Problem/condition: The risk of death from complications of pregnancy has decreased approximately 99% during the twentieth century, from approximately 850 maternal deaths per 100,000 live births in 1900 to 7.5 in 1982. However, since 1982, no further decrease has occurred in maternal mortality in the United States. In addition, racial disparity in pregnancy-related mortality ratios persists; since 1940, mortality ratios among blacks have been at least three to four times higher than those for whites. The Healthy People 2000 objective for maternal mortality of no more than 3.3 maternal deaths per 100,000 live births was not achieved during the twentieth century; substantial improvements are needed to meet the same objective for Healthy People 2010.
Reporting period covered: This report summarizes surveillance data for pregnancy-related deaths in the United States for 1991-1999.
Description of system: The Pregnancy Mortality Surveillance System was initiated in 1987 by CDC in collaboration with state health departments and the American College of Obstetricians and Gynecologists Maternal Mortality Study Group. Health departments in the 50 states, the District of Columbia, and New York City provide CDC with copies of death certificates and available linked outcome records (i.e., birth certificates or fetal death certificates) of all deaths occurring during or within 1 year of pregnancy. State maternal mortality review committees, the media, and individual providers report a limited number of deaths not otherwise identified. Death certificates and relevant birth or fetal death certificates are reviewed by clinically experienced epidemiologists at CDC to determine whether they are pregnancy-related.
Results: During 1991-1999, a total of 4,200 deaths were determined to be pregnancy-related. The overall pregnancy-related mortality ratio was 11.8 deaths per 100,000 live births and ranged from 10.3 in 1991 to 13.2 in 1999. The pregnancy-related mortality ratio for black women was consistently higher than that for white women for every characteristic examined. Older women, particularly women aged >/= 35 years and women who received no prenatal care, were at increased risk for pregnancy-related death. The distribution of the causes of death differed by pregnancy outcome. Among women who died after a live birth (i.e., 60% of the deaths), the leading causes of death were embolism and pregnancy-induced hypertension.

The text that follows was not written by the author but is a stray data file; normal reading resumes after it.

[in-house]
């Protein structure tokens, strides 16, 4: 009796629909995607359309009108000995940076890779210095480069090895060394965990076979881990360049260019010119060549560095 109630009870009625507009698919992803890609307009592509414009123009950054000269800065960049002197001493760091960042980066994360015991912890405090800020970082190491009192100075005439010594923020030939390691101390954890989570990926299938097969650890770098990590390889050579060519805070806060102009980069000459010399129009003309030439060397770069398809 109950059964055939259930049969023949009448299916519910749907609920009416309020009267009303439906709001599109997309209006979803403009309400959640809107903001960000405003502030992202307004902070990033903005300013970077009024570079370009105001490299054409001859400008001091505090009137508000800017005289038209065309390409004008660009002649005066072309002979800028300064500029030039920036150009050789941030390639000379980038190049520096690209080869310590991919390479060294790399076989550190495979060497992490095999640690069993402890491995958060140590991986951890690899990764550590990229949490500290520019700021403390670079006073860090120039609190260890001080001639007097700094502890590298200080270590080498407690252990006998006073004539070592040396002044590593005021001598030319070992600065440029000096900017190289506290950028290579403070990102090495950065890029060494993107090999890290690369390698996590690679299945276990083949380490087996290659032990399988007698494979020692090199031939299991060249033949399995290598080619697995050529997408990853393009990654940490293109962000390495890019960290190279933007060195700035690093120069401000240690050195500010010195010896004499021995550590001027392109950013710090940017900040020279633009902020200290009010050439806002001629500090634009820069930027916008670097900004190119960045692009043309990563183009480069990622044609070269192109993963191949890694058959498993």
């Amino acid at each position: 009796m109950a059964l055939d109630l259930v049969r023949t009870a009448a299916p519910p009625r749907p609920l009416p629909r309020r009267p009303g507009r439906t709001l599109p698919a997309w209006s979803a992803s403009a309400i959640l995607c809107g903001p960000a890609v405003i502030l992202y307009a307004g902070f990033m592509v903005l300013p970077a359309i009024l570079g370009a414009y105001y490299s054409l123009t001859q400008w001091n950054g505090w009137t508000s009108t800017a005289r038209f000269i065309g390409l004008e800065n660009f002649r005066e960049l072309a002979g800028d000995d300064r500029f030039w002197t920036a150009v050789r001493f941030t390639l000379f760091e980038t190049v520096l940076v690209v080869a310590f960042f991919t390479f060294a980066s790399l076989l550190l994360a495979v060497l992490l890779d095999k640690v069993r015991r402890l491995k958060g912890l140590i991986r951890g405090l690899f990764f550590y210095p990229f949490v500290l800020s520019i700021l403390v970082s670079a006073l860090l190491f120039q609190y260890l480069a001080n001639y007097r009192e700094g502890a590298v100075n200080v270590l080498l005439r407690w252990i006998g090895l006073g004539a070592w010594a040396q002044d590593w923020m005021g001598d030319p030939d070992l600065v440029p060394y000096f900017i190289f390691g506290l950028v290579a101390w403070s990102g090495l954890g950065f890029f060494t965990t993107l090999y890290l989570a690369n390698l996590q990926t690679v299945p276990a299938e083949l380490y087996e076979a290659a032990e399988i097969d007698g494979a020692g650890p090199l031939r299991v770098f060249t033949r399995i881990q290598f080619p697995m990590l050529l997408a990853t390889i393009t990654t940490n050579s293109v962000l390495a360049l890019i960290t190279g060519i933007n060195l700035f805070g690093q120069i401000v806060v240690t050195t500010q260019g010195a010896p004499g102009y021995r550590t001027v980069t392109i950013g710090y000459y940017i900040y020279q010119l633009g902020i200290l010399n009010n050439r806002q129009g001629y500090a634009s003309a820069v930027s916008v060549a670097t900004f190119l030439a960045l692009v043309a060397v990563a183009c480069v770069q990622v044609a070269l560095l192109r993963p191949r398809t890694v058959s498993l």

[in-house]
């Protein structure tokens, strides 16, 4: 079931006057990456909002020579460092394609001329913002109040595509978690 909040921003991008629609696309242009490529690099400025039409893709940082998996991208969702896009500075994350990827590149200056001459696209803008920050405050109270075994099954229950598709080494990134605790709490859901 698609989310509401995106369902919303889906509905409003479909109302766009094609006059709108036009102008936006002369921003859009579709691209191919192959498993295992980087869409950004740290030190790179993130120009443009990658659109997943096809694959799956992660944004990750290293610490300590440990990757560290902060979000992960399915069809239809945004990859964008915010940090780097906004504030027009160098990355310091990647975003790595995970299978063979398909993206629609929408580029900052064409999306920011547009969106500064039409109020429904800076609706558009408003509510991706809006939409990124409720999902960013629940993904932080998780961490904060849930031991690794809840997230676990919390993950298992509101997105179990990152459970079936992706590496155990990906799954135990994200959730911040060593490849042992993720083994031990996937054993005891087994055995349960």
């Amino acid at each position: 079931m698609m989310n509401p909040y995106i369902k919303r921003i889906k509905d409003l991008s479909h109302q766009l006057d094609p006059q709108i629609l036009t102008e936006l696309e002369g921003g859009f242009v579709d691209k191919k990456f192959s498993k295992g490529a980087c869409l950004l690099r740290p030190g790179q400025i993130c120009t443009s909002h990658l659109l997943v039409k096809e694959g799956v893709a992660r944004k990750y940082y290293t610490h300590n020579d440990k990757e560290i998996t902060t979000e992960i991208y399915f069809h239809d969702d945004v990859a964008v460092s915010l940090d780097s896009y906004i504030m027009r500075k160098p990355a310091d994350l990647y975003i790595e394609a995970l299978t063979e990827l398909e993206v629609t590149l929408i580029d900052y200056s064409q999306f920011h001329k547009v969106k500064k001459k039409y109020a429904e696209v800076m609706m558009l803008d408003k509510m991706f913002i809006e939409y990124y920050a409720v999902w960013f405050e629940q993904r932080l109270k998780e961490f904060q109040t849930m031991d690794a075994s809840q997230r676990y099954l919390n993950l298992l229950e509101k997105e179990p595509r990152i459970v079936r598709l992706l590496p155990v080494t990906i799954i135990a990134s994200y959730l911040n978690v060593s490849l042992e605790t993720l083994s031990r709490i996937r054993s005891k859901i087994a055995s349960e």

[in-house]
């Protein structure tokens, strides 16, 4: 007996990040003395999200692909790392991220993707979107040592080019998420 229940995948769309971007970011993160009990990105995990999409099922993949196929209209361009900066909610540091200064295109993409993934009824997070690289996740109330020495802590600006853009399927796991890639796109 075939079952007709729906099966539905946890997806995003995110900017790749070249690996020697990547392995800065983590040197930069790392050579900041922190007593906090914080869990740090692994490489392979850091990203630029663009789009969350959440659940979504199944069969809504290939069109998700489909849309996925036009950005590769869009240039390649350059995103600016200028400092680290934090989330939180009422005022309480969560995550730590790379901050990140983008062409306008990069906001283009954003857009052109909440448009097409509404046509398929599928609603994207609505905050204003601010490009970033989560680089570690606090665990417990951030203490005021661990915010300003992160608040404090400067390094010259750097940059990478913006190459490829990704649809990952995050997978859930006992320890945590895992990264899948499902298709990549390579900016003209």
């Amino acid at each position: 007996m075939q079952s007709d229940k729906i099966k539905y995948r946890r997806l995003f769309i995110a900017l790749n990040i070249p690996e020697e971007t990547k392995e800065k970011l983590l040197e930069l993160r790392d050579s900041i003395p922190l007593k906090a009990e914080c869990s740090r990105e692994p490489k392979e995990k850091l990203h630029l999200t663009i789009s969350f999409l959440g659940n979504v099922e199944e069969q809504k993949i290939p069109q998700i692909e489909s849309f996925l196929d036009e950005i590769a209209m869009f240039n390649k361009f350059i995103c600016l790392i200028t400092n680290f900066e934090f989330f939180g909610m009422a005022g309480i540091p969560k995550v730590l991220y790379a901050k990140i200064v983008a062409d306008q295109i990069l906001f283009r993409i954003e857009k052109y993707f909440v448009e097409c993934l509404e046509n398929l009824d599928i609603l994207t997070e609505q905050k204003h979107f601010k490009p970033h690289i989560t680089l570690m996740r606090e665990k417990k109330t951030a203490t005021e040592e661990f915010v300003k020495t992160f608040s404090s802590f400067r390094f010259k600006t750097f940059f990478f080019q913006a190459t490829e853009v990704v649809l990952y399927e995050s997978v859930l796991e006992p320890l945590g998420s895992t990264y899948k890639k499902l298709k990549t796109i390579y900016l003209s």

Interpretation: The reported pregnancy-related mortality ratio has substantially increased during 1991-1999, probably because of improved ascertainment of pregnancy-related deaths. Black women continued to have a 3-4 times higher pregnancy-related mortality ratio than white women. In addition, pregnancy-related mortality has the largest racial disparity among the maternal and child health indicators. Reasons for this difference could not be determined from the available data.
Public health actions: Continued surveillance and additional studies should be conducted to monitor the magnitude of pregnancy-related mortality, to identify factors that contribute to the continuing racial disparity in pregnancy-related mortality, and to develop effective strategies to prevent pregnancy-related mortality for all women. In addition, CDC is working with state health departments, researchers, health-care providers, and other stakeholders to improve the ascertainment and classification of pregnancy-related deaths.